Vierne was a generation younger than Faure, but like Faure had beenassistant to the charismatic organist Charles-Marie Widor at the church of StSulpice in Paris. Vierne was soon appointed organist of the great cathedral ofNotre Dame where he died at the organ console, as had been his wish, in 1937.
The Andantino was purportedly written in a single evening as a sight-readingtest for students. Although the piece appears technically straightforward, thesubtlety and precision required of a good performance make it easy to judge anunintelligent rendition harshly. Such academicism was despised by de Severacwho forsook the traditionalism of the Paris Conservatoire within months of hisarrival there and transferred to the newly-formed Schola Cantorum. De Severacwas not attracted to musical life in Paris: he preferred the provincial life ofsouthern France. For this reason de Severac's music frequently possesses apastoral charm and Tantum ergo shows the composer at his most simple andtraditional. Like Faure and Vierne, de Severac's formidable ability as animproviser meant that much of his most inspirational music was never writtendown. While it is precisely this improvisational facility that makes the musicof Faure, Vierne, and de Severac so immediately appealing, it is easy unjustlyto resent the French tradition of organ improvisation for the loss of thosemusical gems that might otherwise have survived for posterity .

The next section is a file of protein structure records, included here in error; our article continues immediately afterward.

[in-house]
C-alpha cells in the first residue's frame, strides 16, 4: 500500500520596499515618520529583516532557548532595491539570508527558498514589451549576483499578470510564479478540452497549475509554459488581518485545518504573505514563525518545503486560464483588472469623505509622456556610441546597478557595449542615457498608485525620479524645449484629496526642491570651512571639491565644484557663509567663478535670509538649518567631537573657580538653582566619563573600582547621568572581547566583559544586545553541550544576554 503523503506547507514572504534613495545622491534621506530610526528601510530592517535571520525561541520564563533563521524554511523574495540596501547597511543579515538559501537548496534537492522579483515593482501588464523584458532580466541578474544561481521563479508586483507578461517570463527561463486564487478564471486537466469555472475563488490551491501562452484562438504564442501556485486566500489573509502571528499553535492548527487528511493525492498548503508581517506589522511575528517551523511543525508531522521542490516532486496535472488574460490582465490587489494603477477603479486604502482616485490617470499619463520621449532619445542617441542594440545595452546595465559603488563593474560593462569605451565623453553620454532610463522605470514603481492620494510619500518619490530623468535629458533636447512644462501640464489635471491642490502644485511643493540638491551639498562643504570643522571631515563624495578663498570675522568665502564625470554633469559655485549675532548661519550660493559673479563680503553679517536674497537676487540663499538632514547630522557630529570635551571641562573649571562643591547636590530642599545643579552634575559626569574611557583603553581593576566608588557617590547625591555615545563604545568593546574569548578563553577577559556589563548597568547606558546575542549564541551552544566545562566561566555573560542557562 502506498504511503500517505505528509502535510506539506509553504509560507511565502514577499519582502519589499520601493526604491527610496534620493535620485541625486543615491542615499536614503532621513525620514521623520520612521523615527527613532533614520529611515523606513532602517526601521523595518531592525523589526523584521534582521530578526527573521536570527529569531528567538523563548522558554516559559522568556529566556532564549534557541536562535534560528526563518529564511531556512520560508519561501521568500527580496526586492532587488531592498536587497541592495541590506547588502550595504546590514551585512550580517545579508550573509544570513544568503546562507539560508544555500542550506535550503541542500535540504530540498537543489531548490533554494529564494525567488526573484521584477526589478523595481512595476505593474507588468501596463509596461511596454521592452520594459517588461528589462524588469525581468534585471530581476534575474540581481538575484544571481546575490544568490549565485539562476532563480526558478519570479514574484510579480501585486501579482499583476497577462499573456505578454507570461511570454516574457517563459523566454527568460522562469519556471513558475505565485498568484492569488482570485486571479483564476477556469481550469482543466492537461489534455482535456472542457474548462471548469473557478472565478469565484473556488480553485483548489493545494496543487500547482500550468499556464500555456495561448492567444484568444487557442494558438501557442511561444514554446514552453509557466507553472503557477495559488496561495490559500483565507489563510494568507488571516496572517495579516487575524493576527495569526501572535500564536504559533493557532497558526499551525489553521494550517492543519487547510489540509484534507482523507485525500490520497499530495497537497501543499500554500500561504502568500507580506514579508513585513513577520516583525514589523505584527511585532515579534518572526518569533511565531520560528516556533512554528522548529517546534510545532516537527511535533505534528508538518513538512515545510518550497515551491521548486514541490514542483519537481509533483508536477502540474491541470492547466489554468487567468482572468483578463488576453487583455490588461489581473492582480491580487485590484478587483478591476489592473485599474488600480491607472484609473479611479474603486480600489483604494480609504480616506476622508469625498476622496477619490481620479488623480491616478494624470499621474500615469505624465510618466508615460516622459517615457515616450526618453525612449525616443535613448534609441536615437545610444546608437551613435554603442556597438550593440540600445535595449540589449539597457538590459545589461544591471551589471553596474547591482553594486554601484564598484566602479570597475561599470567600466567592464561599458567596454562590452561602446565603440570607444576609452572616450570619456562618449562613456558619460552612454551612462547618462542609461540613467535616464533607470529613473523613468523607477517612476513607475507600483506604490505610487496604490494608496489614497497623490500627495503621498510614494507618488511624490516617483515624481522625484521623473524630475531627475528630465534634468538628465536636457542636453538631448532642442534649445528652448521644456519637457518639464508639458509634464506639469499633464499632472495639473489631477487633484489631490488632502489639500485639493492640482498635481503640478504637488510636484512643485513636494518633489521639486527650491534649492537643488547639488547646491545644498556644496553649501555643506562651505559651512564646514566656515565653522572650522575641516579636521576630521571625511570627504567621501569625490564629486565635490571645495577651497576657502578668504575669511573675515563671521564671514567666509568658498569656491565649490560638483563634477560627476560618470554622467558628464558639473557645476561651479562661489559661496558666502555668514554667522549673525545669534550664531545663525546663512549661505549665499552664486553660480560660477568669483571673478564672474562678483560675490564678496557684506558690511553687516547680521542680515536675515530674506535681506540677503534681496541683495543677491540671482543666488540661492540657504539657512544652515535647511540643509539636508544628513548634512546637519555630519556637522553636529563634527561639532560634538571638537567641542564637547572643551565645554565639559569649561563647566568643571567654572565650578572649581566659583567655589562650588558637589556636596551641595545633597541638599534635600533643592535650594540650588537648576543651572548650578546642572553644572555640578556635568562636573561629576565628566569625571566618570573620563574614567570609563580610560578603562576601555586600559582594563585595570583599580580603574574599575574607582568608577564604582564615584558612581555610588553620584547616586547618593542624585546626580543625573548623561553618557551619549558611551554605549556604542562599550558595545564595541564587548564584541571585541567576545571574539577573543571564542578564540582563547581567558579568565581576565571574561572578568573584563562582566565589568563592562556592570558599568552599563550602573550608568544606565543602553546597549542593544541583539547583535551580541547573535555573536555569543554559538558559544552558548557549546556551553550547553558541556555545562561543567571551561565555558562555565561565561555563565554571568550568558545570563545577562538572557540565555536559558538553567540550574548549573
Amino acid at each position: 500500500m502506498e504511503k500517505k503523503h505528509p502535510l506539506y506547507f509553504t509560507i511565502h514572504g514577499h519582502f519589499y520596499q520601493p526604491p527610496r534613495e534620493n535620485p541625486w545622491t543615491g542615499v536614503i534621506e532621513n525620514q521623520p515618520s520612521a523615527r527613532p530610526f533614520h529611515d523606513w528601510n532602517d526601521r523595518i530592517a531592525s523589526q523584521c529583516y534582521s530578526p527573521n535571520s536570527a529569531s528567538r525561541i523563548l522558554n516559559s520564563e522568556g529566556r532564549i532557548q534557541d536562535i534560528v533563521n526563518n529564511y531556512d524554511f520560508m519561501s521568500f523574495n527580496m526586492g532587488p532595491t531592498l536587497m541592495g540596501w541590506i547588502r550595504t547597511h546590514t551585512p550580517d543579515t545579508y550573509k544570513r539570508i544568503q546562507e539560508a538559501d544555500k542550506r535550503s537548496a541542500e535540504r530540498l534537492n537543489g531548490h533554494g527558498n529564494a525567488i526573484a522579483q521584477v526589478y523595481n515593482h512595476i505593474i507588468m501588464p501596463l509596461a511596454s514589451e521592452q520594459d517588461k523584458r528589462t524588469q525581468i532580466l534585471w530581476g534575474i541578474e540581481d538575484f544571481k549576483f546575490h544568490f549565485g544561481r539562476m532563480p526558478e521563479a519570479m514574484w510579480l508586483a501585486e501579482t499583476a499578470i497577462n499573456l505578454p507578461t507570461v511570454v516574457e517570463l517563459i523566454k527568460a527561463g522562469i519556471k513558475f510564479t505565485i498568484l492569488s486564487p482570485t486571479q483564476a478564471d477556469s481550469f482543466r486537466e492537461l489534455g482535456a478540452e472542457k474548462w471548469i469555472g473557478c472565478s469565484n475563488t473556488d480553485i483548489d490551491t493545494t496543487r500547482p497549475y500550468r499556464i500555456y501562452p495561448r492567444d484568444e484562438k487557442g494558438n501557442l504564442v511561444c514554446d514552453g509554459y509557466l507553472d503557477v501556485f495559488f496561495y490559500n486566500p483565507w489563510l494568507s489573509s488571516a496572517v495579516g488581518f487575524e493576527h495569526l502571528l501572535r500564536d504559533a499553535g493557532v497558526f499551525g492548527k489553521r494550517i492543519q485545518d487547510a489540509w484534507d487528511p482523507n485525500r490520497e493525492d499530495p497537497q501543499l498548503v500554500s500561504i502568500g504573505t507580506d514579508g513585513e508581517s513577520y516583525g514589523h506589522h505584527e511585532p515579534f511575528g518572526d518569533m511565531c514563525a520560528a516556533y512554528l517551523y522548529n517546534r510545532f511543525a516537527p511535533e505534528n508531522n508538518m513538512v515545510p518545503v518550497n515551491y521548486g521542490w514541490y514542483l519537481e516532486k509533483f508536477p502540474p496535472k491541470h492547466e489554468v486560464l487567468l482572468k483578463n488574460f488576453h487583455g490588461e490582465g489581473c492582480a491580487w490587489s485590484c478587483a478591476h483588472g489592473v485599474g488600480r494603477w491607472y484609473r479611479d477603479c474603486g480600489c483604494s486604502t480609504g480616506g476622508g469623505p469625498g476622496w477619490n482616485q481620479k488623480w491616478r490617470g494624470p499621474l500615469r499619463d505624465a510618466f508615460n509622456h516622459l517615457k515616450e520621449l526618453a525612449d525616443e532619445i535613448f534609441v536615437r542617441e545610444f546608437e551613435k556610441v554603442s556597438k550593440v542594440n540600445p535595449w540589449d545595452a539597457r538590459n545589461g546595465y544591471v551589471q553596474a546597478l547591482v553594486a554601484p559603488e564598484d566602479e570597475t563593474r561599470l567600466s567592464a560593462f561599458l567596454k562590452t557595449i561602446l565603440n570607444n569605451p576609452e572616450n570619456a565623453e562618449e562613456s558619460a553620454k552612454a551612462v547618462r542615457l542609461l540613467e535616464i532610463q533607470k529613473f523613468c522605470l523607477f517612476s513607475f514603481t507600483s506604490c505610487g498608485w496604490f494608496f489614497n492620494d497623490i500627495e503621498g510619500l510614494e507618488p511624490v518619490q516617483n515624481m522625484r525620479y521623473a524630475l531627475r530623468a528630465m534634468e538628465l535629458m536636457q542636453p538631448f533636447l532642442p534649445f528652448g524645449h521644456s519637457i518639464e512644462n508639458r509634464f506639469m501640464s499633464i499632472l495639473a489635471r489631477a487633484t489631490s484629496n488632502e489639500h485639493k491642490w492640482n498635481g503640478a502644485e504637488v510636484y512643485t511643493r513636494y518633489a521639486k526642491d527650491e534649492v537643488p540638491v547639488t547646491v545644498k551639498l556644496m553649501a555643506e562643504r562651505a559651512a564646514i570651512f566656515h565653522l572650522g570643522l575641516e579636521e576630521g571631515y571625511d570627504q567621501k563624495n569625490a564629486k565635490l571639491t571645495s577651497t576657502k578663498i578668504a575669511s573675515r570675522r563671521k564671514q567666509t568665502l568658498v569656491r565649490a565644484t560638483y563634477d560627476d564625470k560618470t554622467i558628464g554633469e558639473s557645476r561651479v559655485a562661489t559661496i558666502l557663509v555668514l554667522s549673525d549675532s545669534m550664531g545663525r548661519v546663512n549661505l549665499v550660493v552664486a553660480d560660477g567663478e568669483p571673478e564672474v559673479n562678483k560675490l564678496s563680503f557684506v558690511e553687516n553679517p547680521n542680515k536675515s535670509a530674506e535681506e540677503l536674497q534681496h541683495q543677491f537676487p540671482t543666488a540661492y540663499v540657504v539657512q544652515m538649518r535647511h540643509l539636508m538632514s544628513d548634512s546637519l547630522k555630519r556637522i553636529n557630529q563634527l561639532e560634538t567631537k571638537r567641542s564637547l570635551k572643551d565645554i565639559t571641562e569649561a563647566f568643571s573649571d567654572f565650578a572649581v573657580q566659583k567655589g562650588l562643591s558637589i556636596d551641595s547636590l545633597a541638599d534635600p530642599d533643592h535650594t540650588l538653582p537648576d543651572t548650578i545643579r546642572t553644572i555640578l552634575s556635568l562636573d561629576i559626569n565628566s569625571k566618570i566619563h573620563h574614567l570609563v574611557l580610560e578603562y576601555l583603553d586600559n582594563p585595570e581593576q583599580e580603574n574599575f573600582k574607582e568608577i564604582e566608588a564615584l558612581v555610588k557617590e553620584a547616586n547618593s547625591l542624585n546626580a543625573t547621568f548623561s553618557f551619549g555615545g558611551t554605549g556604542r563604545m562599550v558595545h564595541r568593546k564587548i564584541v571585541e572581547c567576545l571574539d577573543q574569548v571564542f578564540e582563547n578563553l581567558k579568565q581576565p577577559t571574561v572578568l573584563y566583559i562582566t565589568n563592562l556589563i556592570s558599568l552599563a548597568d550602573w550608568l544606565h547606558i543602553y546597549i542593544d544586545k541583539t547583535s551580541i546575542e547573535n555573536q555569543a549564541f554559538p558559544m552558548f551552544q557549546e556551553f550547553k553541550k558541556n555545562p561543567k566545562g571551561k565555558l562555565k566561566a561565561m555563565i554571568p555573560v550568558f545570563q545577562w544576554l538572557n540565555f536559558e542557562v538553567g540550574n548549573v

The appearance of Faure's Requiem in the 1880s, a decade during whichthe composer's most successful compositions were songs and piano pieces, can onI y be explained by the fine choral music which preceded it. The Messe basse